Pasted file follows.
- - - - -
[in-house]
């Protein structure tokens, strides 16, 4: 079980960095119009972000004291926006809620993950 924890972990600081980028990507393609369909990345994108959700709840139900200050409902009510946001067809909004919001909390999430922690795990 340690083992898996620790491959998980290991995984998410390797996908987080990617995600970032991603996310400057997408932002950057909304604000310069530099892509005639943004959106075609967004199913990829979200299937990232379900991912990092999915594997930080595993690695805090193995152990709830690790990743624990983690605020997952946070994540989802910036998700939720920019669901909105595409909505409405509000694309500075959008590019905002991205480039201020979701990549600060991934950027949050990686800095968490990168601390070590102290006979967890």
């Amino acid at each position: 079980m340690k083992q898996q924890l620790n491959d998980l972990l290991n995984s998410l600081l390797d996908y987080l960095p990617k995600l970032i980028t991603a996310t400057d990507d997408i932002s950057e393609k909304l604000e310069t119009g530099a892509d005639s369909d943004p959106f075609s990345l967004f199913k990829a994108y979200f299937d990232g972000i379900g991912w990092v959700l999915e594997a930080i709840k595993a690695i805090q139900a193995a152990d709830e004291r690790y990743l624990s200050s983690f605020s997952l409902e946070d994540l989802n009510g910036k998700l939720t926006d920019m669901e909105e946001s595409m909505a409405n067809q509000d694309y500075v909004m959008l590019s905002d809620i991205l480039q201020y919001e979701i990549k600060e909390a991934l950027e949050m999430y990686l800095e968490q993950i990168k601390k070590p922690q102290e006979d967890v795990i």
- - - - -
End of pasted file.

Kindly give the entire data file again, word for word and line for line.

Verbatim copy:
[in-house]
């Protein structure tokens, strides 16, 4: 079980960095119009972000004291926006809620993950 924890972990600081980028990507393609369909990345994108959700709840139900200050409902009510946001067809909004919001909390999430922690795990 340690083992898996620790491959998980290991995984998410390797996908987080990617995600970032991603996310400057997408932002950057909304604000310069530099892509005639943004959106075609967004199913990829979200299937990232379900991912990092999915594997930080595993690695805090193995152990709830690790990743624990983690605020997952946070994540989802910036998700939720920019669901909105595409909505409405509000694309500075959008590019905002991205480039201020979701990549600060991934950027949050990686800095968490990168601390070590102290006979967890």
């Amino acid at each position: 079980m340690k083992q898996q924890l620790n491959d998980l972990l290991n995984s998410l600081l390797d996908y987080l960095p990617k995600l970032i980028t991603a996310t400057d990507d997408i932002s950057e393609k909304l604000e310069t119009g530099a892509d005639s369909d943004p959106f075609s990345l967004f199913k990829a994108y979200f299937d990232g972000i379900g991912w990092v959700l999915e594997a930080i709840k595993a690695i805090q139900a193995a152990d709830e004291r690790y990743l624990s200050s983690f605020s997952l409902e946070d994540l989802n009510g910036k998700l939720t926006d920019m669901e909105e946001s595409m909505a409405n067809q509000d694309y500075v909004m959008l590019s905002d809620i991205l480039q201020y919001e979701i990549k600060e909390a991934l950027e949050m999430y990686l800095e968490q993950i990168k601390k070590p922690q102290e006979d967890v795990i």